Getting to know your bargain and sale deed

Does your pending real estate transfer involve a bargain and sale deed? If so, you need to understand how this document may affect your legal rights.

by Edward A. Haman, Esq.
updated May 11, 2023 ·  4min read

If you are purchasing property that was the subject of foreclosure, a tax sale, or the estate of a deceased person, you may encounter a document known as a bargain and sale deed. Such deeds are most commonly used in Colorado, New York, Vermont, Washington, and Wyoming. In such a transaction, you need to understand the limitations of such a deed.

Real property transfers

To understand a bargain and sale deed, you should first understand some basic information about property transfers in general. Although state law determines the exact requirements for a deed, any deed—including a bargain and sale deed—should contain the following information:

  • The name of the grantor, or person transferring title
  • The name of the grantee, or person receiving title
  • A statement that title is being transferred from the grantor to the grantee
  • The official legal description of the property
  • The signature of the grantor and the date of signature

State laws also often require that a deed be signed by two witnesses and that the signatures be notarized.

Common types of deeds

There are several types of deeds. Which type is used depends upon the nature of the transfer. The differences between them relate to guaranties, also called warranties or covenants, that the grantor makes regarding the quality of the title being transferred. These warranties generally fall into two categories: warranties regarding the grantor's ownership of the property and warranties regarding claims against the property. Claims, also called encumbrances, are types of title problems, such as mechanic's liens for repairs or improvements to the property, judgment liens for lawsuits against prior owners, or title, boundary, or easement disputes.

The most common deeds used in most states are:

  • General warranty deed. Most commonly used when property is sold, a general warranty deed includes statements that the grantor is the legal owner of the property, that there are absolutely no legal claims against the property, and that the grantor will hold the grantee harmless in the event any claims arise. Some states have an official form in the state's laws, commonly known as a statutory warranty deed, where the warranties are implied and are not stated in the deed.
  • Special warranty deed. Also called a limited warranty deed, a special warranty deed covers only claims incurred while the grantor has title—not any that arose before the grantor owned the property. A special warranty deed is often used when the grantor sells property acquired through foreclosure.
  • Quitclaim deed. The seller makes no warranties with this type of deed. In essence, a quitclaim deed says, “I transfer all of my rights in this property to you, but I don't guarantee that I have any rights in this property." Quitclaim deeds are commonly used to transfer property between family members or into or out of a trust, or to correct a problem with the document itself such as the misspelling of a name.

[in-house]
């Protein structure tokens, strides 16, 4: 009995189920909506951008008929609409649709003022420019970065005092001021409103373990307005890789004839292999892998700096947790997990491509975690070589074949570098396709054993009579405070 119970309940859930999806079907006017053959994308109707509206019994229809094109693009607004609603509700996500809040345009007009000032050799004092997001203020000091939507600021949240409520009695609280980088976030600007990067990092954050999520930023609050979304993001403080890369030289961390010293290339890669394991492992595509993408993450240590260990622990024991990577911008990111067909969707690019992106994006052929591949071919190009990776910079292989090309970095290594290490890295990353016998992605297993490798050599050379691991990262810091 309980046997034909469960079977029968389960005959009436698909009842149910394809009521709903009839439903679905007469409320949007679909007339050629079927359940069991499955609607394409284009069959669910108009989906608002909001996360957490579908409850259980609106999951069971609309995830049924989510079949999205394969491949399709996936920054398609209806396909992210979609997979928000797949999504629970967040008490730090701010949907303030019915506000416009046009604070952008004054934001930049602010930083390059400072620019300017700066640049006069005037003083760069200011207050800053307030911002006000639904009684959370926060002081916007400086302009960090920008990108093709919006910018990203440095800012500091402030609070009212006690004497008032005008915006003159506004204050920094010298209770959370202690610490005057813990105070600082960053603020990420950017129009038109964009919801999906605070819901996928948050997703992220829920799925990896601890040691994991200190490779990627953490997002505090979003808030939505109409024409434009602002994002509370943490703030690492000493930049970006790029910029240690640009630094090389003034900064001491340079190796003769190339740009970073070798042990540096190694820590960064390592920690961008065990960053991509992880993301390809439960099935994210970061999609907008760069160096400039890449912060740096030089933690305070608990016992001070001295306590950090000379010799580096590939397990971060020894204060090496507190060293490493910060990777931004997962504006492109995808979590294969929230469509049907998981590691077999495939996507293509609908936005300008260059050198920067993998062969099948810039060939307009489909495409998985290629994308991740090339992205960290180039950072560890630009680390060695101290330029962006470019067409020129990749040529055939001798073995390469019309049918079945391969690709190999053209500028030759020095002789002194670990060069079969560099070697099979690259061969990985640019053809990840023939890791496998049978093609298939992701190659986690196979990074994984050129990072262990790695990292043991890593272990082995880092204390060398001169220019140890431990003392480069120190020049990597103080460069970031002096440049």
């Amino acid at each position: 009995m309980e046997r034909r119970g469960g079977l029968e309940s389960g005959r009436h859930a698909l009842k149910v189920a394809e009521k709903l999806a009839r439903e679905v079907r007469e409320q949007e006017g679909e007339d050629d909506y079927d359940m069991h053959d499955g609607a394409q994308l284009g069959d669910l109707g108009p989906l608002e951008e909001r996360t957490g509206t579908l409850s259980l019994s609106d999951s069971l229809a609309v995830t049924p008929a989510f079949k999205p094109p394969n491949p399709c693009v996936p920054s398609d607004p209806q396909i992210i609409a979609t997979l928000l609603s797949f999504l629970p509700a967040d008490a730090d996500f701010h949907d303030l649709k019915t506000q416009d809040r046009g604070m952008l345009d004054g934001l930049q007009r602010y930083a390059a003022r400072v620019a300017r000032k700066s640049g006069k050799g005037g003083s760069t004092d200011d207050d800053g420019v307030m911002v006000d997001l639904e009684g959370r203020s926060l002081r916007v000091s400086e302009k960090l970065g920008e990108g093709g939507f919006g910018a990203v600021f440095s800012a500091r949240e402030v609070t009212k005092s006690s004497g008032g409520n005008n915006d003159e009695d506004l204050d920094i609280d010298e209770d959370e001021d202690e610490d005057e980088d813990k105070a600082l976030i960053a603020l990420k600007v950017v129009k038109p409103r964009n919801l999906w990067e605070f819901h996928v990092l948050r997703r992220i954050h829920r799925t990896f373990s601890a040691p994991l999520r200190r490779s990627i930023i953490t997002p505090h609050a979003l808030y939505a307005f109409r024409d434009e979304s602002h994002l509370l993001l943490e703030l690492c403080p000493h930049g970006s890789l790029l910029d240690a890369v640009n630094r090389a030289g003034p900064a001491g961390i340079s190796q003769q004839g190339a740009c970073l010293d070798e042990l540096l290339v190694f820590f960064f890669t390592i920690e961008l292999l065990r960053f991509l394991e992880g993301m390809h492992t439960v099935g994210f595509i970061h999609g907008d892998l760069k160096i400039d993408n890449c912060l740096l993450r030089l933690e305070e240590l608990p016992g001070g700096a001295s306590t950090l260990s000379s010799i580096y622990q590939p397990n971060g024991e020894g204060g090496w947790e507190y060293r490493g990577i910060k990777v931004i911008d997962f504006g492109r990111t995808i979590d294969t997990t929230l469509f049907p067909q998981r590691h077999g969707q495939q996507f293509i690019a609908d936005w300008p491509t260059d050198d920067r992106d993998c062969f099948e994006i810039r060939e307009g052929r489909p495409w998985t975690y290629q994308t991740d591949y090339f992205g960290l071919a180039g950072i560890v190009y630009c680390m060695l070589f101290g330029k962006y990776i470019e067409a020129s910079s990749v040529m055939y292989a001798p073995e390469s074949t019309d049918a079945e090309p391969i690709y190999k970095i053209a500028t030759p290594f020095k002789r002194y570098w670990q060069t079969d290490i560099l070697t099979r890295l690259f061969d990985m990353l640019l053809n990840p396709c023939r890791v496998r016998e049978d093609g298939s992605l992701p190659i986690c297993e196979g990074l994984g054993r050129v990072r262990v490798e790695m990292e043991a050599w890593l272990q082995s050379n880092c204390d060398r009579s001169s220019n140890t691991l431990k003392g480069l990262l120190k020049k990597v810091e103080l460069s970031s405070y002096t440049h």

Bargain and sale deeds

In its most basic form, a bargain and sale deed includes a warranty that the grantor has title to the property but does not guarantee that the property is free of claims. This is known as a bargain and sale deed without covenants. From the grantee's perspective, this is better than a quitclaim deed but not as good as a warranty deed. If a bargain and sale deed specifically states one or more additional guarantees, it is known as a bargain and sale deed with covenants, which makes it similar to a special warranty deed.

Bargain and sale deeds are most often used when property is transferred pursuant to a foreclosure, tax sale, or settlement of the estate of a deceased person. They may also be used in the same situations as a quitclaim deed, although they give the grantee a little more protection.

Generally, a grantor would prefer to use a bargain and sale deed because it limits their liability. In contrast, a grantee would prefer a general warranty deed because it gives them the most protection possible.

If you are taking title to property with a bargain and sale deed, you need to understand that you are accepting the risk that there may be claims against the property. If any warranties or covenants are included in the deed, you should read them carefully to be sure you understand them.

By accepting transfer with a bargain and sale deed, you cannot sue the grantor if some type of claim arises, unless it is specifically covered by a covenant in the deed. To reduce the chances of a problem, you may want to look into obtaining a title search and title insurance.

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Edward A. Haman, Esq.

About the Author

Edward A. Haman, Esq.

Edward A. Haman is a freelance writer, who is the author of numerous self-help legal books. He has practiced law in Hawa… Read more

This portion of the site is for informational purposes only. The content is not legal advice. The statements and opinions are the expression of the author, not LegalZoom, and have not been evaluated by LegalZoom for accuracy, completeness, or changes in the law.